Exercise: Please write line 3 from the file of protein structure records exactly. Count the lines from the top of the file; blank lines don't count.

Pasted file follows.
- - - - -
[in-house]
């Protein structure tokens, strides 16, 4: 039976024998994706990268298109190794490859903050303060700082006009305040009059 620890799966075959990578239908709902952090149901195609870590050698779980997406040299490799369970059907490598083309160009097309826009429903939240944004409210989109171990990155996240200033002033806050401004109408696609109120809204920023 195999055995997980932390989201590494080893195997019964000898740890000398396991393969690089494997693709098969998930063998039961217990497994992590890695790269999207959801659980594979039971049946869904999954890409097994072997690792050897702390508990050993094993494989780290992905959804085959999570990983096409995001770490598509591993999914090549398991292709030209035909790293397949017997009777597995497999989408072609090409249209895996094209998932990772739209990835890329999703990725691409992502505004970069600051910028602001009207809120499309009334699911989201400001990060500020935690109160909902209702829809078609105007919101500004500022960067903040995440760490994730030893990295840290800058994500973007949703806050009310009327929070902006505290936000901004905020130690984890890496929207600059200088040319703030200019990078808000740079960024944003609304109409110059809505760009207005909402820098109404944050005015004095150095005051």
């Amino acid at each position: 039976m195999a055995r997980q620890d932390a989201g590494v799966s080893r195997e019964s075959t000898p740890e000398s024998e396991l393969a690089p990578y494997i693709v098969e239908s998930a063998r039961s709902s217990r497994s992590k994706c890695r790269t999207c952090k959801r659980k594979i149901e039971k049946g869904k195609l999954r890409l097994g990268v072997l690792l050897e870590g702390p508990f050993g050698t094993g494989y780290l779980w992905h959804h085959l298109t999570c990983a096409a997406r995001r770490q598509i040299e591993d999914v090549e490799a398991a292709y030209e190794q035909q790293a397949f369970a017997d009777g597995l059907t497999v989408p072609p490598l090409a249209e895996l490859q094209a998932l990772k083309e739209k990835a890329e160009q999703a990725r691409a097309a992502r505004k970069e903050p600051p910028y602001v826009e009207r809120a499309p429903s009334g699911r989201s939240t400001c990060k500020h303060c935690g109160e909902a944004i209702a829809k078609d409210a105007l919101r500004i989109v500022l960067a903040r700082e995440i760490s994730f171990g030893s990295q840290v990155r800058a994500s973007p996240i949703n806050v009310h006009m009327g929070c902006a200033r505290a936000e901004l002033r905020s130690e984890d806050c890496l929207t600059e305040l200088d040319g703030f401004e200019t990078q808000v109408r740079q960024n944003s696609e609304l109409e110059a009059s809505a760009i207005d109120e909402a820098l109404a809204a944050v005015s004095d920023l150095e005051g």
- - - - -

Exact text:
């Amino acid at each position: 039976m195999a055995r997980q620890d932390a989201g590494v799966s080893r195997e019964s075959t000898p740890e000398s024998e396991l393969a690089p990578y494997i693709v098969e239908s998930a063998r039961s709902s217990r497994s992590k994706c890695r790269t999207c952090k959801r659980k594979i149901e039971k049946g869904k195609l999954r890409l097994g990268v072997l690792l050897e870590g702390p508990f050993g050698t094993g494989y780290l779980w992905h959804h085959l298109t999570c990983a096409a997406r995001r770490q598509i040299e591993d999914v090549e490799a398991a292709y030209e190794q035909q790293a397949f369970a017997d009777g597995l059907t497999v989408p072609p490598l090409a249209e895996l490859q094209a998932l990772k083309e739209k990835a890329e160009q999703a990725r691409a097309a992502r505004k970069e903050p600051p910028y602001v826009e009207r809120a499309p429903s009334g699911r989201s939240t400001c990060k500020h303060c935690g109160e909902a944004i209702a829809k078609d409210a105007l919101r500004i989109v500022l960067a903040r700082e995440i760490s994730f171990g030893s990295q840290v990155r800058a994500s973007p996240i949703n806050v009310h006009m009327g929070c902006a200033r505290a936000e901004l002033r905020s130690e984890d806050c890496l929207t600059e305040l200088d040319g703030f401004e200019t990078q808000v109408r740079q960024n944003s696609e609304l109409e110059a009059s809505a760009i207005d109120e909402a820098l109404a809204a944050v005015s004095d920023l150095e005051g």